As a relatively small country in Southern Asia, the cuisine of Nepal is often overshadowed by its two neighbors, India and China, who happen to be giants in the culinary world. It has always been a challenge for Nepal to shine in the world of food.
What makes Nepali cuisine interesting is just how much it varies from one region to the next based on ethnicity and terrain. Due to the country’s cultural and geographic diversity, Nepali cuisine can range from spicy Indian-influenced curry to wheat-based Tibetan soups.
Let’s take a look at some of the most popular dishes in Nepal:
Once in Nepal, it’s hard to miss the quintessential dal bhat (a pairing of lentil soup with rice). It’s widely eaten throughout the country, whether in the Himalayas or the lower Terai region. You can often eat dal bhat as part of a Nepali thali, which is a set of food consisting of small platters such as cauliflower tarkari, tomato achar, chicken kabob, and mustard greens. Ordering a thali is a good way to quickly get a feel for Nepali cuisine if you are a first-timer in a restaurant.
A traditional Nepali staple, dhindo is a sticky grey pudding is made by boiling hot water and continuously mixing flours of maize and other grains like buckwheat. It is easy to find dhindo in local homes as every household grows maize and buckwheat for food. Dhindo is usually served with lentils or in a thali. It’s also healthy compared to rice, although it is usually eaten with boiling ghee (butter). In the video below, G Adventures CEO Baikuntha S shows us how to eat a dhindo thali.
One of the most popular Nepali foods is the momo, a Tibetan dumpling filled with minced meat from buffalo or chicken. Its iconic pursed-pouch shape is instantly recognizable, and it is similar to other kinds of dumplings served across Asia. The momo originated with the Tibetan-related ethnic groups in Himalayan Nepal, but it has become so popular that it is now part of mainstream Nepali cuisine. To eat like the locals do, dip it in piquant chutney for a kick.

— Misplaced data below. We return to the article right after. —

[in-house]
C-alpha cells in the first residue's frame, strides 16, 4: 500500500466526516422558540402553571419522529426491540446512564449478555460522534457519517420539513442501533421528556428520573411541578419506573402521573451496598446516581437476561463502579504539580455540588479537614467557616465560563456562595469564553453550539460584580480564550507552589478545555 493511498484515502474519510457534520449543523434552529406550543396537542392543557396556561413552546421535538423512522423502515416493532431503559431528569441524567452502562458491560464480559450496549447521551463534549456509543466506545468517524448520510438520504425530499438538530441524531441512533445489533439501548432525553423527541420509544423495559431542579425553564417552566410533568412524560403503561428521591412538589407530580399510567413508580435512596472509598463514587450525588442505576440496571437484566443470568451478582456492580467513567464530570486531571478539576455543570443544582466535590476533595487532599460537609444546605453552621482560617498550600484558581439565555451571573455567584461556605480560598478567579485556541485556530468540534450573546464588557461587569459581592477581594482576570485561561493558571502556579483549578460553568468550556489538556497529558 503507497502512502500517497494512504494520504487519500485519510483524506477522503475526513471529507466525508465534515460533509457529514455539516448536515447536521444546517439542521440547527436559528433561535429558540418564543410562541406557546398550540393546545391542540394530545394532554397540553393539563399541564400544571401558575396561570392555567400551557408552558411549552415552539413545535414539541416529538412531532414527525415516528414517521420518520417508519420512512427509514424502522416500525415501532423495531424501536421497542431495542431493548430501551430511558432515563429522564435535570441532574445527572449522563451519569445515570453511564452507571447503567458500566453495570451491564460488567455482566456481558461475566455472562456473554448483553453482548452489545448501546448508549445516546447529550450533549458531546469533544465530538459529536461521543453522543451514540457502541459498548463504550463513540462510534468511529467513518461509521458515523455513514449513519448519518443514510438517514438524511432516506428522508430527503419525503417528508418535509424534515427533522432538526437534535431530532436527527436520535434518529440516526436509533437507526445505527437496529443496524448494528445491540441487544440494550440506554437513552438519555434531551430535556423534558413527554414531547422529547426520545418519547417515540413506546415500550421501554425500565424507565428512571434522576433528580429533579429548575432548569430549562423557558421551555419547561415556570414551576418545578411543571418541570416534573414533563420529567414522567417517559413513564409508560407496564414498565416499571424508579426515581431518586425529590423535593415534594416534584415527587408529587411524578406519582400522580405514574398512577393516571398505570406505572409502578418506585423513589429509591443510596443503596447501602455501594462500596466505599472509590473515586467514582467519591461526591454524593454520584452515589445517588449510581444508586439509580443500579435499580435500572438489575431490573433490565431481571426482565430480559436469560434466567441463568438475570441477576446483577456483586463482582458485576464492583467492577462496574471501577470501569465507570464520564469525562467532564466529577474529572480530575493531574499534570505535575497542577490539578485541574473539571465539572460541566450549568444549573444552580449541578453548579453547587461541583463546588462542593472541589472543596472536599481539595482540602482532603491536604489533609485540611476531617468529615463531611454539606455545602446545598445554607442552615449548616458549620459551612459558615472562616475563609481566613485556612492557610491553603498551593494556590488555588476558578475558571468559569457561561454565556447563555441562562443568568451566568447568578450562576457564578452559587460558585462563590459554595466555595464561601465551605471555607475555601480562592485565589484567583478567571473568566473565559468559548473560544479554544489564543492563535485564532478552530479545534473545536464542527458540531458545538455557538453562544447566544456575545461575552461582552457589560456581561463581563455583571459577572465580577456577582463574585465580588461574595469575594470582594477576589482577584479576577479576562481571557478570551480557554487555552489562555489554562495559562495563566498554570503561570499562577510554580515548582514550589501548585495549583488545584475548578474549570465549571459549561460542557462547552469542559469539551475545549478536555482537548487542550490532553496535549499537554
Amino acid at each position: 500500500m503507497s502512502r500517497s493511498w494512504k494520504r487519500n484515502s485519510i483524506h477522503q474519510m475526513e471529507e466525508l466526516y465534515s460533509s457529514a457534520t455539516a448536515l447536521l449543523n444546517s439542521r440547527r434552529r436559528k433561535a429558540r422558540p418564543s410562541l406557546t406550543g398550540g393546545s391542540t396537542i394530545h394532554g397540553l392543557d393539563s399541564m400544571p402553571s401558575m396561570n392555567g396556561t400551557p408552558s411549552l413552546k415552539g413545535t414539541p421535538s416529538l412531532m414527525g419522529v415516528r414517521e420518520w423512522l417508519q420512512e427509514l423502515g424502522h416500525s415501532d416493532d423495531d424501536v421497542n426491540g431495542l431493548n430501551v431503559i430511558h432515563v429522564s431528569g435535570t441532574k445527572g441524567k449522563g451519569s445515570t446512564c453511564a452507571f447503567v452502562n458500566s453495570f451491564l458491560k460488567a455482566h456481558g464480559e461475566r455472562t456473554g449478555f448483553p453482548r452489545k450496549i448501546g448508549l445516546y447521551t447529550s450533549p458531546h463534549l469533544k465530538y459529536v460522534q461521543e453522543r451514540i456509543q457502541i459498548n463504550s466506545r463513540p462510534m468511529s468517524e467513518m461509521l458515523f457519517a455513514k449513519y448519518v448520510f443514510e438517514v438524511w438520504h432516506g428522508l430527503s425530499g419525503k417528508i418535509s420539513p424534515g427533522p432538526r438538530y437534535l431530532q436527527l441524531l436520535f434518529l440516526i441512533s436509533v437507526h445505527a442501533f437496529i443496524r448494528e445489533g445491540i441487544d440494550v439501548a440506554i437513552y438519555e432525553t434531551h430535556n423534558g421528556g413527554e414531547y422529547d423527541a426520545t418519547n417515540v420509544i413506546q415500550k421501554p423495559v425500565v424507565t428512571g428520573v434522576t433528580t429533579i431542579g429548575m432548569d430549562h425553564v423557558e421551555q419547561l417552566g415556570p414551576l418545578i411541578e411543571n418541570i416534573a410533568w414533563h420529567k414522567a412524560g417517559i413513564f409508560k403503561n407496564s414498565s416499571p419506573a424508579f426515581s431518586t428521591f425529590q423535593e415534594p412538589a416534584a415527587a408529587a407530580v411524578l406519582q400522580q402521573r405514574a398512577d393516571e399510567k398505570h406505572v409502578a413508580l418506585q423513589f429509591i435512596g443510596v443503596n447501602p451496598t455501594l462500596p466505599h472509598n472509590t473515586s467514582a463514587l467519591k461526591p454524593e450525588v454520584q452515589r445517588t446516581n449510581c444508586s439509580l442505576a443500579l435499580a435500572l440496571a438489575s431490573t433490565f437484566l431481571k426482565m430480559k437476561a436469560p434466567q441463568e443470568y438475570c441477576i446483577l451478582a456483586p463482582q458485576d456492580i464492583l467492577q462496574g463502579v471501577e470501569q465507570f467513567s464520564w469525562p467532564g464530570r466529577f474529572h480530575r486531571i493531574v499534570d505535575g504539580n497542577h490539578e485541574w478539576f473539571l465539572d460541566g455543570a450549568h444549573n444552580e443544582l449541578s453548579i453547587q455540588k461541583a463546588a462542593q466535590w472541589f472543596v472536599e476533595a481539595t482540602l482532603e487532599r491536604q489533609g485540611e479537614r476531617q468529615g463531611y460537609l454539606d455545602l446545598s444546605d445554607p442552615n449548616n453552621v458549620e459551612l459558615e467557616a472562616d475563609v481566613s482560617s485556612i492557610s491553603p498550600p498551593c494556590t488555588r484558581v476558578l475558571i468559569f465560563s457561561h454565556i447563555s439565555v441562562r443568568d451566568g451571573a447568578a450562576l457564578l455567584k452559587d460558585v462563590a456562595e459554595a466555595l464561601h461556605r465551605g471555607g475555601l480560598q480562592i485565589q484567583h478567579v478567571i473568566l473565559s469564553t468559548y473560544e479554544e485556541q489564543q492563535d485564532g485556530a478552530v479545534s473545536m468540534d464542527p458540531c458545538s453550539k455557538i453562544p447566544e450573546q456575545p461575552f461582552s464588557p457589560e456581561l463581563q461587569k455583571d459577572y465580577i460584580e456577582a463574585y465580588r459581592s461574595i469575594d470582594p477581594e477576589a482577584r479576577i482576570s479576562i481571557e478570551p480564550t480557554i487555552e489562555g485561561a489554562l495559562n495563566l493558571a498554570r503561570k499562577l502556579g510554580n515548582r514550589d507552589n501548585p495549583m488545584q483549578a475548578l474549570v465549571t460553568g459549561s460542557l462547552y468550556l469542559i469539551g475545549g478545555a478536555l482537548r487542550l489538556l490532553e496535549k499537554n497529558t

Commonly sold on the streets of Nepal, pakoras are deep-fried fritters found in different shapes and sizes. Ingredients such as potatoes, peppers or onions are first dipped in batter and then fried to a golden crispiness. The most popular varieties are palak (made from spinach) and paneer (made from soft cheese). Locals often have these for breakfast, usually with a hint of chili sauce.
If you’re doing a trek in Nepal, you definitely won’t want to miss out on raksi, a ubiquitous drink that almost every Nepali loves. Made from kodo millet or rice, this local firewater is traditionally distilled at home and enjoyed throughout the country. It’s a strong drink that taste somewhat like Japanese saké, with a hint of burnt rice. Porters and guides often get together by night after a long day of trekking to indulge in a little raksi. You’ll surely win their hearts by joining them for a round or two!
The next time you’re in Nepal, dig a little deeper and you’ll find that there’s so much more to country’s cuisine than just dal bhat.
Ready to experience all that Nepal has to offer? G Adventures runs a wide range of departure dates and activities to Nepal that cater for different tastes. We’re thrilled at the prospect of showing you this wonderful planet of ours in a way you’ve never seen it — check out our small group trips here.